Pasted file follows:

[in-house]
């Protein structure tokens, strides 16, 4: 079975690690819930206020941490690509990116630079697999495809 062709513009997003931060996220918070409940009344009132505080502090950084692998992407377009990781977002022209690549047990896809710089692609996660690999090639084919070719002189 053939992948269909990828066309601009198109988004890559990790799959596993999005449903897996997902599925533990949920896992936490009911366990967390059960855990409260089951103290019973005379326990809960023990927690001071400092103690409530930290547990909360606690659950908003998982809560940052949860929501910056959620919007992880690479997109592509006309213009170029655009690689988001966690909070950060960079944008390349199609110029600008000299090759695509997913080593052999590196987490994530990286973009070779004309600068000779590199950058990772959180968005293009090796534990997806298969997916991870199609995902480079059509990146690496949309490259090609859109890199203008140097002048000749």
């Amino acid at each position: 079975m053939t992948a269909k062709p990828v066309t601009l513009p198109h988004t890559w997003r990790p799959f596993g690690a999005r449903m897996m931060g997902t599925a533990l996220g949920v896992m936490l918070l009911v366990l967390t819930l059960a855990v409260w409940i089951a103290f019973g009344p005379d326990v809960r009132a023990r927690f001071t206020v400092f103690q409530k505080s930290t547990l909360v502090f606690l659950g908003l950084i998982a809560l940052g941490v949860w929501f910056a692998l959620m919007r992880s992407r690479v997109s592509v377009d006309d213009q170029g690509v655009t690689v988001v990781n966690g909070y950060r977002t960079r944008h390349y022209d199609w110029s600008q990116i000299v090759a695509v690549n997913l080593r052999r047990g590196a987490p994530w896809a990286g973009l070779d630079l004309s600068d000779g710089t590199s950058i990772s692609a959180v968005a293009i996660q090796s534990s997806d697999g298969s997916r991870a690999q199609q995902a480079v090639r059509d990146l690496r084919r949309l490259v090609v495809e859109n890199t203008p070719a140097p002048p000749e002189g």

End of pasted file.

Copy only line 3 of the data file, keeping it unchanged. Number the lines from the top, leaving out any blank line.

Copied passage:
């Amino acid at each position: 079975m053939t992948a269909k062709p990828v066309t601009l513009p198109h988004t890559w997003r990790p799959f596993g690690a999005r449903m897996m931060g997902t599925a533990l996220g949920v896992m936490l918070l009911v366990l967390t819930l059960a855990v409260w409940i089951a103290f019973g009344p005379d326990v809960r009132a023990r927690f001071t206020v400092f103690q409530k505080s930290t547990l909360v502090f606690l659950g908003l950084i998982a809560l940052g941490v949860w929501f910056a692998l959620m919007r992880s992407r690479v997109s592509v377009d006309d213009q170029g690509v655009t690689v988001v990781n966690g909070y950060r977002t960079r944008h390349y022209d199609w110029s600008q990116i000299v090759a695509v690549n997913l080593r052999r047990g590196a987490p994530w896809a990286g973009l070779d630079l004309s600068d000779g710089t590199s950058i990772s692609a959180v968005a293009i996660q090796s534990s997806d697999g298969s997916r991870a690999q199609q995902a480079v090639r059509d990146l690496r084919r949309l490259v090609v495809e859109n890199t203008p070719a140097p002048p000749e002189g």